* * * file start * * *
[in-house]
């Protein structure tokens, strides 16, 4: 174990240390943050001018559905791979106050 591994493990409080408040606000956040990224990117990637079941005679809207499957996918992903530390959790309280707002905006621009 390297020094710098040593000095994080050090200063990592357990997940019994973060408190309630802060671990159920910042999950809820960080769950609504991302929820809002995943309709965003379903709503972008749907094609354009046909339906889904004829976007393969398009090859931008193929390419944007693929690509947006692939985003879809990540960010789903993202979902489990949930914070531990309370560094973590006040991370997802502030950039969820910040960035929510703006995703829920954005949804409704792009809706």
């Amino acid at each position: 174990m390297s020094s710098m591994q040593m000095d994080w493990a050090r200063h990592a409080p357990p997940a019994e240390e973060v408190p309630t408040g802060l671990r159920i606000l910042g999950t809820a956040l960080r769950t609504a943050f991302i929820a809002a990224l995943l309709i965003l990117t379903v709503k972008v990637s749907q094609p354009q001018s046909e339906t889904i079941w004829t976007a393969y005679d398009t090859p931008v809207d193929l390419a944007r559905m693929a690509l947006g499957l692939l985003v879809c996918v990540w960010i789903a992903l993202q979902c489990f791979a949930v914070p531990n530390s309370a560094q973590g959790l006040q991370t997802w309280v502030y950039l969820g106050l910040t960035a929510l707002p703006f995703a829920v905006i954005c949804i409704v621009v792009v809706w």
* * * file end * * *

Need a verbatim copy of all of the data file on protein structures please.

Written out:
[in-house]
């Protein structure tokens, strides 16, 4: 174990240390943050001018559905791979106050 591994493990409080408040606000956040990224990117990637079941005679809207499957996918992903530390959790309280707002905006621009 390297020094710098040593000095994080050090200063990592357990997940019994973060408190309630802060671990159920910042999950809820960080769950609504991302929820809002995943309709965003379903709503972008749907094609354009046909339906889904004829976007393969398009090859931008193929390419944007693929690509947006692939985003879809990540960010789903993202979902489990949930914070531990309370560094973590006040991370997802502030950039969820910040960035929510703006995703829920954005949804409704792009809706």
């Amino acid at each position: 174990m390297s020094s710098m591994q040593m000095d994080w493990a050090r200063h990592a409080p357990p997940a019994e240390e973060v408190p309630t408040g802060l671990r159920i606000l910042g999950t809820a956040l960080r769950t609504a943050f991302i929820a809002a990224l995943l309709i965003l990117t379903v709503k972008v990637s749907q094609p354009q001018s046909e339906t889904i079941w004829t976007a393969y005679d398009t090859p931008v809207d193929l390419a944007r559905m693929a690509l947006g499957l692939l985003v879809c996918v990540w960010i789903a992903l993202q979902c489990f791979a949930v914070p531990n530390s309370a560094q973590g959790l006040q991370t997802w309280v502030y950039l969820g106050l910040t960035a929510l707002p703006f995703a829920v905006i954005c949804i409704v621009v792009v809706w």